Like China, Russia capitalized on shifting political winds in the hemisphere in the 2000s to increase its presence in the region through trade, propaganda, and military sales and training. However, unlike China, Russia has used its clout to antagonize the United States from allied outposts like Cuba and Venezuela. Given the long history of U.S.-Soviet competition, Russian meddling in the hemisphere is not unfamiliar to the United States, but at such a low cost and minimal risk, the Russian government is likely to continue projecting power in Latin America, especially to the extent that the United States sustains interventions in places within Russia’s orbit, such as Ukraine and Syria.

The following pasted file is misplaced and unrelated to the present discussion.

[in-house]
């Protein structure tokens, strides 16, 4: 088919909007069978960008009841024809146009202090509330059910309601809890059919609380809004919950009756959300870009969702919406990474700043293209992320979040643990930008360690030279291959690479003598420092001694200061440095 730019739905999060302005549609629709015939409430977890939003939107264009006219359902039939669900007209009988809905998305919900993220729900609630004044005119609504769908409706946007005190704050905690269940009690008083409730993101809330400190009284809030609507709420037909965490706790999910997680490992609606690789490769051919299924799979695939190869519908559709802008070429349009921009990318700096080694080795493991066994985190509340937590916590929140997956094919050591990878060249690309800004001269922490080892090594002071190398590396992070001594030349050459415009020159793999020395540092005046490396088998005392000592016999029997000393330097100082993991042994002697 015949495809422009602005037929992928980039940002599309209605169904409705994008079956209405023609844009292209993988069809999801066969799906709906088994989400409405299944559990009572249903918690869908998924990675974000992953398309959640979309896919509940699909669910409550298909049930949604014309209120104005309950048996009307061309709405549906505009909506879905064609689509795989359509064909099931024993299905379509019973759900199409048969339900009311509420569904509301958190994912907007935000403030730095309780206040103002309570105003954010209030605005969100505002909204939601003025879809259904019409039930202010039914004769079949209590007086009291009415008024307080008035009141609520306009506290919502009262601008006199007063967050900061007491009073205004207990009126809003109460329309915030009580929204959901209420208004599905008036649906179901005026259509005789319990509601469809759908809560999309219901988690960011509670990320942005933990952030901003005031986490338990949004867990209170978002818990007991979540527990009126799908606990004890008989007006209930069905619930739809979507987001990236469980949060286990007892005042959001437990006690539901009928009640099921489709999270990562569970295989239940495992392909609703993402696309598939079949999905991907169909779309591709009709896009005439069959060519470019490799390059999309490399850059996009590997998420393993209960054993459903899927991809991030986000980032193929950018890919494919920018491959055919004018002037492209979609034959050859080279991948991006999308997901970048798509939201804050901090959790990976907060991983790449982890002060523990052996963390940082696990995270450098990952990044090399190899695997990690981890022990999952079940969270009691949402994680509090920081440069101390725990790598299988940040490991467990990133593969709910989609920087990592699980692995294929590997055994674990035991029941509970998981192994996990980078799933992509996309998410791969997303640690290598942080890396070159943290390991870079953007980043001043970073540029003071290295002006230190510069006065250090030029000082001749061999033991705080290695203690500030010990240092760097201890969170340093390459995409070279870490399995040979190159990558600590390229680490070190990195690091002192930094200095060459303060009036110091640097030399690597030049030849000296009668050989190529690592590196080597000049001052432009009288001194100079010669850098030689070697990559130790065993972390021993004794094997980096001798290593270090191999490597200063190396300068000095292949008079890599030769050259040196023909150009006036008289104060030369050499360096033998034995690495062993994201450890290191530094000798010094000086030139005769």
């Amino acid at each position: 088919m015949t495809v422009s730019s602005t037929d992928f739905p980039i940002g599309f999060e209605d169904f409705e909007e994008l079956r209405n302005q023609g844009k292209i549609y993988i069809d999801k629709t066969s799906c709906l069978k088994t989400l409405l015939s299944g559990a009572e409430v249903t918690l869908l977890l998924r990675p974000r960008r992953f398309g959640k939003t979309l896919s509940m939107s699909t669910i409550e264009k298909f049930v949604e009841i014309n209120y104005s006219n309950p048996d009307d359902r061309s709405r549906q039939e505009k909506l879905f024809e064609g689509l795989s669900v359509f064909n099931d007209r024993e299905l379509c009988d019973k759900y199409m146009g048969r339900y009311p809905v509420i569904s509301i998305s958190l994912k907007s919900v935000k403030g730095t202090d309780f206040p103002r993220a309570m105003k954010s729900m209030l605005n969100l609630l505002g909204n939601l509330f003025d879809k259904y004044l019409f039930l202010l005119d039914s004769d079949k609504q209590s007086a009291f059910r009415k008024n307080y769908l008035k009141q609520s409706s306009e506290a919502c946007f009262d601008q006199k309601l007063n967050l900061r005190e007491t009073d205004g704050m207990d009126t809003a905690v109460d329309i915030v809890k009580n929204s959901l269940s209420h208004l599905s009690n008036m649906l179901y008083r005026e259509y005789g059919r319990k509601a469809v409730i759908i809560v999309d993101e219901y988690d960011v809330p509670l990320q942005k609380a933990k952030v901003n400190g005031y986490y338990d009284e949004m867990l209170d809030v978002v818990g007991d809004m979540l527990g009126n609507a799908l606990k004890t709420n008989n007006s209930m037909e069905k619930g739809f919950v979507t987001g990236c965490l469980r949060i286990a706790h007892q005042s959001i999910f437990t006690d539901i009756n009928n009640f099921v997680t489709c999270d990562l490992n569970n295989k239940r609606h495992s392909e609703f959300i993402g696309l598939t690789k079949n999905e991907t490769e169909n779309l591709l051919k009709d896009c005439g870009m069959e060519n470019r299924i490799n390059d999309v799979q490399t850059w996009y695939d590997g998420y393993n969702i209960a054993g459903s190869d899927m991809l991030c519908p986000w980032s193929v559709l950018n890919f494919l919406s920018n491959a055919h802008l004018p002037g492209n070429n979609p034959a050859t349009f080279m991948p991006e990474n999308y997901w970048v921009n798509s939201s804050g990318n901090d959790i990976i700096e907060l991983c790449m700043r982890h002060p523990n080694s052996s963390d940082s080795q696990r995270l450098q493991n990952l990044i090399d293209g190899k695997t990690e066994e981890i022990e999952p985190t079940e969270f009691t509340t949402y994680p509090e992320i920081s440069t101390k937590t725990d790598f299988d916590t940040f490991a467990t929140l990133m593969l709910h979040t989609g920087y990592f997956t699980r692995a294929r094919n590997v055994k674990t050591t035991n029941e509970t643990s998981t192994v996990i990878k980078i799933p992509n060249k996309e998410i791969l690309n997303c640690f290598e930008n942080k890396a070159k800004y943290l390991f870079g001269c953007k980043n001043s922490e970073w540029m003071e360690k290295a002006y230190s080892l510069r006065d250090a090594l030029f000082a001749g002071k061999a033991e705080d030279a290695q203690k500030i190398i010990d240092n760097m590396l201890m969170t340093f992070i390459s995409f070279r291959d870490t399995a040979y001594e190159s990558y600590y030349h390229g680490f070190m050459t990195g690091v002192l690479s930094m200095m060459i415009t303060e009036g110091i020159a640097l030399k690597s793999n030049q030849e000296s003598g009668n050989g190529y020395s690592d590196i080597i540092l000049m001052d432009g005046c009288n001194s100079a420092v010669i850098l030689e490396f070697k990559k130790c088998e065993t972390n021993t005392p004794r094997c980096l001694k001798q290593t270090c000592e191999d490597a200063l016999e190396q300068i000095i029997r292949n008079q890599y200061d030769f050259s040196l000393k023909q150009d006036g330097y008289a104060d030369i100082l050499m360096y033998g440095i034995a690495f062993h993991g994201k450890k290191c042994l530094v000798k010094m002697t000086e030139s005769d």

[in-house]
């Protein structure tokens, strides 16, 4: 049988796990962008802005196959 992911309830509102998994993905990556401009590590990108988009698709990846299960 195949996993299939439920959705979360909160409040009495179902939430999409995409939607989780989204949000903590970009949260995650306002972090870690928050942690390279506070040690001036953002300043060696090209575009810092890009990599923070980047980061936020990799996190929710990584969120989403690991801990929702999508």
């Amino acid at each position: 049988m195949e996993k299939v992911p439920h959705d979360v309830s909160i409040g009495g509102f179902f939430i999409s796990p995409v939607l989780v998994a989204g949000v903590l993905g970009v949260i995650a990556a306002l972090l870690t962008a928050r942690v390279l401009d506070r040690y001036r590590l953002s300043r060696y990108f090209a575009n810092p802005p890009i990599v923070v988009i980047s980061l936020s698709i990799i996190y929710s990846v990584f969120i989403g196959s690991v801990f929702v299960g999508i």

Russian President Vladimir Putin’s strategy has built on an enduring military relationship between Cuba and Russia dating back to the Cuban Missile Crisis. After a brief lapse in security cooperation between the two countries in the early 2000s, Russia reinvigorated its bilateral ties with Cuba to collect intelligence, sell arms and military technology, and enhance cyber protections from U.S. infiltration. Russian military exercises, ship visits, and counternarcotics operations in Cuba and Nicaragua have also increased over the past decade, and trade between Cuba and Russia surged 34 percent to $388 million from 2017 to 2018. Likewise, Russian exports of weapons and military equipment have armed the security forces of authoritarian regimes like Cuba, Nicaragua, and Venezuela, while competing with U.S. arms suppliers in friendlier markets such as Peru, Mexico, and Brazil.